In a preferred embodiment, the conformance library 351 makes calls to governance engine 360. Governance engine 360 may, for example, be in the form of a commercial digital rights managements application, such as InterTrust's InterRights Point software or Rights/System software. Governance engine 360 may be installed on the same computer system as application 352, or may reside elsewhere, such as on a remote server.
The governance engine 360 checks the credential(s) 361 associated with the application 352 and/or the conformance library 351. For example, if the credential 361 comprises a digitally-signed cryptographic hash or checksum, the governance engine 360 preferably verifies the authenticity of the digital signature, then computes the corresponding hash or checksum on the appropriate portions of the governed application 352 and/or conformance library 351 to determine whether the governed application and/or library have been modified. If a strong, one-way hashing algorithm such as SHA-1 is used to generate a hash of the application and/or conformance library (or selected portions thereof), then it will be computationally infeasible to modify the hashed portions without detection by the governance engine (i.e., the hash computed by the governance engine of the modified application will not be the same as the hash contained in the credential).
If the governance engine 360 determines that the application has not been modified, then the governance engine 360 checks the certificate 362 associated with the application to determine whether the application is authorized to perform the action that it is seeking to perform. In one embodiment, the application's certificate 362 forms part of credential 361. In other embodiments, the certificate may be maintained independently by governance engine 360, the association between the certificate and application 352 being accomplished via credential 361 (e.g., the cryptographic hash or checksum of the application serving to identify the application to the governance engine as the possessor of the authorizations specified in the certificate (which might also contain the hash or checksum)).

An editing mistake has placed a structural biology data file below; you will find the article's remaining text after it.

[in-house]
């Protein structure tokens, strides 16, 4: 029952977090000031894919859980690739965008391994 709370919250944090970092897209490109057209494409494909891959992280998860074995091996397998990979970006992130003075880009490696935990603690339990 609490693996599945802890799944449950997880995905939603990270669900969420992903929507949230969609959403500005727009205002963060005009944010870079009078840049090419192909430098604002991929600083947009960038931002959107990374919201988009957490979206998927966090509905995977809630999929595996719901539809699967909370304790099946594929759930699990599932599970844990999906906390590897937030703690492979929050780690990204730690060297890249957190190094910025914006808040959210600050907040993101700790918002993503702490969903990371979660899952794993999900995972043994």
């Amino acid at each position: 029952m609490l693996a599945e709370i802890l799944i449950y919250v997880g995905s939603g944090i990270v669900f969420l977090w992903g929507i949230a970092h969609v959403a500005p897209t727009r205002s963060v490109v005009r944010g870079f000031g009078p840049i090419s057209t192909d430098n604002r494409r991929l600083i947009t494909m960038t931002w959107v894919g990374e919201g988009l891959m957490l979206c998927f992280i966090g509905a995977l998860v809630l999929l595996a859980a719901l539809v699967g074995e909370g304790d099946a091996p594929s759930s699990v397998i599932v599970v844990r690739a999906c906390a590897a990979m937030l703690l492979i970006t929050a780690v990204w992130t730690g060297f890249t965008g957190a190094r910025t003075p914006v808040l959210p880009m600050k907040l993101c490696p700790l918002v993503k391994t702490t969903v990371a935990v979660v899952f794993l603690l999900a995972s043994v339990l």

The certification 362 serves as a cross-reference to ensure that the application 352 is authorized by the content owner as a certified or compliant application in conformance with desired characteristics. It is intended that the content owner will be provided with, or have access to, sufficient tools for generating “authorization certificates” for application 352 that implement the conformance library 351. The content owner may be responsible for establishing the appropriate criteria for the issuance of the certificates (and for checking for compliance therewith). In this regard, it will be appreciated that any suitable technique can be used to generate and utilize the conformance credentials and certificates, including without limitation the credentialing techniques described in the '900 patent, Menezes at pages 321–481, U.S. Pat. No. 6,157,721, entitled “Systems and Methods Using Cryptography to Protect Secure Computing Environments,” issued Dec. 5, 2000 (“the '721 patent”), U.S. patent application Ser. No. 09/328,692, entitled “Systems an Methods for Using Cryptography to Protect Secure and Insecure Computing Environments,” filed Jul. 28, 2000, U.S. Patent Application No. 60/210,479, entitled “Rights Management Systems and Methods,” filed Jun. 9, 2000, and a U.S. patent application Ser. No. 09/863,199, entitled “Trust Management Systems and Methods,” filed May 21, 2001, each of which is hereby incorporated by reference in its entirety. Provisional Application No. 60/210,479 has now been converted to non-provisional application Ser. No. 09/879,743, entitled “Rights Management Systems and Methods.” filed Jun. 11, 2001.
In one embodiment, after the application vendor has implemented the library 351 and received a certificate 362, it presents the application and certificate to the third-party governance service identified by the content owner. The third-party governance service generates a credential 361 which wraps the certificate so that it cannot be tampered with (e.g., using a one-way cryptographic hash); the credential is strongly authenticated and bound to the application. The vendor receives everything back along with the credential. The application vendor distributes its product in the normal manner. In this embodiment, updates to the application may require re-credentialing. Applications that use the library need not ship the governance engine, but once enabled with the library, will only be able execute content-owner-controlled functions in the presence of the governance engine.